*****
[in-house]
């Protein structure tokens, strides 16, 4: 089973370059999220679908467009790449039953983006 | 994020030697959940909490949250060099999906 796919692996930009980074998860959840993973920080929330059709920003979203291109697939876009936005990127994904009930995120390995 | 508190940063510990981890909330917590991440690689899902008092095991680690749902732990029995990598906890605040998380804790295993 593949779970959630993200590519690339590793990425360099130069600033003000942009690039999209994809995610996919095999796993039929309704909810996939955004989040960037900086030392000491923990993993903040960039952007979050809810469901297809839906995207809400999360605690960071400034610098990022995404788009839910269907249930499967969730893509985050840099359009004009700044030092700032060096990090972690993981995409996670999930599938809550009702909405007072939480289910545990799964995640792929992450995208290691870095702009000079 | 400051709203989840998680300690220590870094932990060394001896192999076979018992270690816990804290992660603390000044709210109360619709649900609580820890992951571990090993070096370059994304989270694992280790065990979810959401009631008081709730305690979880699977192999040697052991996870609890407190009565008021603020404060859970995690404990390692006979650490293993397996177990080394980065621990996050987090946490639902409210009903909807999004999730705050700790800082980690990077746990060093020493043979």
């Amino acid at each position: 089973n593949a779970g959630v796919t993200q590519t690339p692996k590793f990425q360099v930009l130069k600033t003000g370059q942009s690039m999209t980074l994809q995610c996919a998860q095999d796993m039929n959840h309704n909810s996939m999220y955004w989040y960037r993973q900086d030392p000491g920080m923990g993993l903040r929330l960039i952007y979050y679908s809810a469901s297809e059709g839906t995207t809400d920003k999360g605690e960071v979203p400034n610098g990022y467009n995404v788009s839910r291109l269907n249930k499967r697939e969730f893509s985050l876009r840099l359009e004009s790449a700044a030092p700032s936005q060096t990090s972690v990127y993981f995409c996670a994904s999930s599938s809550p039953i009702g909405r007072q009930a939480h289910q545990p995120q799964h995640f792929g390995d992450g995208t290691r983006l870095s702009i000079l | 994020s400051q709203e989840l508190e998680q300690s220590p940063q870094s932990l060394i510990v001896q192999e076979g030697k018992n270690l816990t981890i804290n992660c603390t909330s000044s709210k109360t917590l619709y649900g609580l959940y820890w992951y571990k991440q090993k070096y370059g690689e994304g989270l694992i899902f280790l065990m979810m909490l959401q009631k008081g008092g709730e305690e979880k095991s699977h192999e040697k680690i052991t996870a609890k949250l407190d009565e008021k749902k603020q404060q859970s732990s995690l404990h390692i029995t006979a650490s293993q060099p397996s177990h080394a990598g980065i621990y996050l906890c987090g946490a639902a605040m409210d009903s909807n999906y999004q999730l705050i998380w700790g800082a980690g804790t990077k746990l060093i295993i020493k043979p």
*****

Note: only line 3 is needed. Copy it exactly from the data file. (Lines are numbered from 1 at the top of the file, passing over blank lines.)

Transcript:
């Amino acid at each position: 089973n593949a779970g959630v796919t993200q590519t690339p692996k590793f990425q360099v930009l130069k600033t003000g370059q942009s690039m999209t980074l994809q995610c996919a998860q095999d796993m039929n959840h309704n909810s996939m999220y955004w989040y960037r993973q900086d030392p000491g920080m923990g993993l903040r929330l960039i952007y979050y679908s809810a469901s297809e059709g839906t995207t809400d920003k999360g605690e960071v979203p400034n610098g990022y467009n995404v788009s839910r291109l269907n249930k499967r697939e969730f893509s985050l876009r840099l359009e004009s790449a700044a030092p700032s936005q060096t990090s972690v990127y993981f995409c996670a994904s999930s599938s809550p039953i009702g909405r007072q009930a939480h289910q545990p995120q799964h995640f792929g390995d992450g995208t290691r983006l870095s702009i000079l | 994020s400051q709203e989840l508190e998680q300690s220590p940063q870094s932990l060394i510990v001896q192999e076979g030697k018992n270690l816990t981890i804290n992660c603390t909330s000044s709210k109360t917590l619709y649900g609580l959940y820890w992951y571990k991440q090993k070096y370059g690689e994304g989270l694992i899902f280790l065990m979810m909490l959401q009631k008081g008092g709730e305690e979880k095991s699977h192999e040697k680690i052991t996870a609890k949250l407190d009565e008021k749902k603020q404060q859970s732990s995690l404990h390692i029995t006979a650490s293993q060099p397996s177990h080394a990598g980065i621990y996050l906890c987090g946490a639902a605040m409210d009903s909807n999906y999004q999730l705050i998380w700790g800082a980690g804790t990077k746990l060093i295993i020493k043979p």